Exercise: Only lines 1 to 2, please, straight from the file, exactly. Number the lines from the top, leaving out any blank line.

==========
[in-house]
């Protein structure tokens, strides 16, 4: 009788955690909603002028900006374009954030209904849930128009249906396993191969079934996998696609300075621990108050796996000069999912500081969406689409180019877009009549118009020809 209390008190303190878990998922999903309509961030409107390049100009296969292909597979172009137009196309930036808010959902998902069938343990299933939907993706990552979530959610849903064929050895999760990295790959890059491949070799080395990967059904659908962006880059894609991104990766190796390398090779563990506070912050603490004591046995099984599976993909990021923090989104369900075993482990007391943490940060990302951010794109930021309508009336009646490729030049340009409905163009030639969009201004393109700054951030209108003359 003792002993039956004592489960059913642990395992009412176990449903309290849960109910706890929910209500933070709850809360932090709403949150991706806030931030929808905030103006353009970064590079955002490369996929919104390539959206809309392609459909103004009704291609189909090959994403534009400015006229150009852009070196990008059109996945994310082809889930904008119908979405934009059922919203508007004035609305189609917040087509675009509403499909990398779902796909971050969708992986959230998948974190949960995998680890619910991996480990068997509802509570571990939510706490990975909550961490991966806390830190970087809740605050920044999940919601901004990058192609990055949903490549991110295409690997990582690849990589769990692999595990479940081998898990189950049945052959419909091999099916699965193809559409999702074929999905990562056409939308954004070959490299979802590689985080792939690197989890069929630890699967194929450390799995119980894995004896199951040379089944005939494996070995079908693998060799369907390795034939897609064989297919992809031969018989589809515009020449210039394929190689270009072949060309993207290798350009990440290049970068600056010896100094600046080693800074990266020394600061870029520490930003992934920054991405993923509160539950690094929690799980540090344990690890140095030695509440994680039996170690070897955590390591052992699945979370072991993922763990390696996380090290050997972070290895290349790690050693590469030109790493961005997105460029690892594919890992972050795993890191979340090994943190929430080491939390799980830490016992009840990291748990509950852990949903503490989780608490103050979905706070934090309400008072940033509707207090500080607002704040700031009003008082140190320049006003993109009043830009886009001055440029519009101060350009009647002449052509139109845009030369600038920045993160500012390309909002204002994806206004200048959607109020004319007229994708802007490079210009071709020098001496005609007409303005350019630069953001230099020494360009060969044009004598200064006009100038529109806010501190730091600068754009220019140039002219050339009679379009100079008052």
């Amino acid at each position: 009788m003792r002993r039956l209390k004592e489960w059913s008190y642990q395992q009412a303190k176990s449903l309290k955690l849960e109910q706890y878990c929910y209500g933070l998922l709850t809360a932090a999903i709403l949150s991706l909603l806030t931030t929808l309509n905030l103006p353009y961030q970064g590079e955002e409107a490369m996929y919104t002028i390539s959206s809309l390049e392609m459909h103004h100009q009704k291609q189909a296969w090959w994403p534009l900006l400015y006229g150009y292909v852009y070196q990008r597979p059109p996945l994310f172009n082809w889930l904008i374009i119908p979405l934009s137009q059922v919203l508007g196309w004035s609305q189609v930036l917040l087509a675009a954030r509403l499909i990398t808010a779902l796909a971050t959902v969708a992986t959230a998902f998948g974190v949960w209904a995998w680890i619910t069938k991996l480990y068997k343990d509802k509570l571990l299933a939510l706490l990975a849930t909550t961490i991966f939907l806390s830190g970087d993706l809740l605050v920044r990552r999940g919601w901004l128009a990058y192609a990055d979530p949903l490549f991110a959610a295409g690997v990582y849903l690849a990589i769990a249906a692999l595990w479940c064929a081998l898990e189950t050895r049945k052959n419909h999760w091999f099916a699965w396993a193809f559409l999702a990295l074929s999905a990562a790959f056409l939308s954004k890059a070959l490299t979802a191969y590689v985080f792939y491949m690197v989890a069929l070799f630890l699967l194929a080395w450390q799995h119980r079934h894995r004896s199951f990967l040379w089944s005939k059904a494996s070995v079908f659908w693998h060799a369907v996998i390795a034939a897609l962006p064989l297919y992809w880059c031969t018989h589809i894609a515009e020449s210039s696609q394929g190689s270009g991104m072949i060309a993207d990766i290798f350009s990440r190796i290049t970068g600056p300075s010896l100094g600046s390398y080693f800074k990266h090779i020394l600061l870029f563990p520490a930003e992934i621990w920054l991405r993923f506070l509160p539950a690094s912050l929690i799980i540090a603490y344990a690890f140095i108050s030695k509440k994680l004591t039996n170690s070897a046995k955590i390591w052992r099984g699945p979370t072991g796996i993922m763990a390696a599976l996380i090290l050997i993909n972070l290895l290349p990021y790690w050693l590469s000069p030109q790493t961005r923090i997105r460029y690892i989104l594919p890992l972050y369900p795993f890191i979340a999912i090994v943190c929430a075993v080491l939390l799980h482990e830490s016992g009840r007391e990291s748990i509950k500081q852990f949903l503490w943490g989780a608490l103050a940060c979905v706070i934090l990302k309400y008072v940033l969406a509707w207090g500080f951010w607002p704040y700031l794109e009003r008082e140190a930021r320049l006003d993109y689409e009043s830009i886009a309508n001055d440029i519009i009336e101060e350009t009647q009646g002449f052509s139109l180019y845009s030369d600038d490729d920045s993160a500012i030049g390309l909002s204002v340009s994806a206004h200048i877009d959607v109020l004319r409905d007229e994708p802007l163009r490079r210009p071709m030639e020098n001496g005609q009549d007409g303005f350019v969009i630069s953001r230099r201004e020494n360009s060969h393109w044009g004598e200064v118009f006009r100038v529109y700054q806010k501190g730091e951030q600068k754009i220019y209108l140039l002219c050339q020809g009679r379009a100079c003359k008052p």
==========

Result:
[in-house]
């Protein structure tokens, strides 16, 4: 009788955690909603002028900006374009954030209904849930128009249906396993191969079934996998696609300075621990108050796996000069999912500081969406689409180019877009009549118009020809 209390008190303190878990998922999903309509961030409107390049100009296969292909597979172009137009196309930036808010959902998902069938343990299933939907993706990552979530959610849903064929050895999760990295790959890059491949070799080395990967059904659908962006880059894609991104990766190796390398090779563990506070912050603490004591046995099984599976993909990021923090989104369900075993482990007391943490940060990302951010794109930021309508009336009646490729030049340009409905163009030639969009201004393109700054951030209108003359 003792002993039956004592489960059913642990395992009412176990449903309290849960109910706890929910209500933070709850809360932090709403949150991706806030931030929808905030103006353009970064590079955002490369996929919104390539959206809309392609459909103004009704291609189909090959994403534009400015006229150009852009070196990008059109996945994310082809889930904008119908979405934009059922919203508007004035609305189609917040087509675009509403499909990398779902796909971050969708992986959230998948974190949960995998680890619910991996480990068997509802509570571990939510706490990975909550961490991966806390830190970087809740605050920044999940919601901004990058192609990055949903490549991110295409690997990582690849990589769990692999595990479940081998898990189950049945052959419909091999099916699965193809559409999702074929999905990562056409939308954004070959490299979802590689985080792939690197989890069929630890699967194929450390799995119980894995004896199951040379089944005939494996070995079908693998060799369907390795034939897609064989297919992809031969018989589809515009020449210039394929190689270009072949060309993207290798350009990440290049970068600056010896100094600046080693800074990266020394600061870029520490930003992934920054991405993923509160539950690094929690799980540090344990690890140095030695509440994680039996170690070897955590390591052992699945979370072991993922763990390696996380090290050997972070290895290349790690050693590469030109790493961005997105460029690892594919890992972050795993890191979340090994943190929430080491939390799980830490016992009840990291748990509950852990949903503490989780608490103050979905706070934090309400008072940033509707207090500080607002704040700031009003008082140190320049006003993109009043830009886009001055440029519009101060350009009647002449052509139109845009030369600038920045993160500012390309909002204002994806206004200048959607109020004319007229994708802007490079210009071709020098001496005609007409303005350019630069953001230099020494360009060969044009004598200064006009100038529109806010501190730091600068754009220019140039002219050339009679379009100079008052």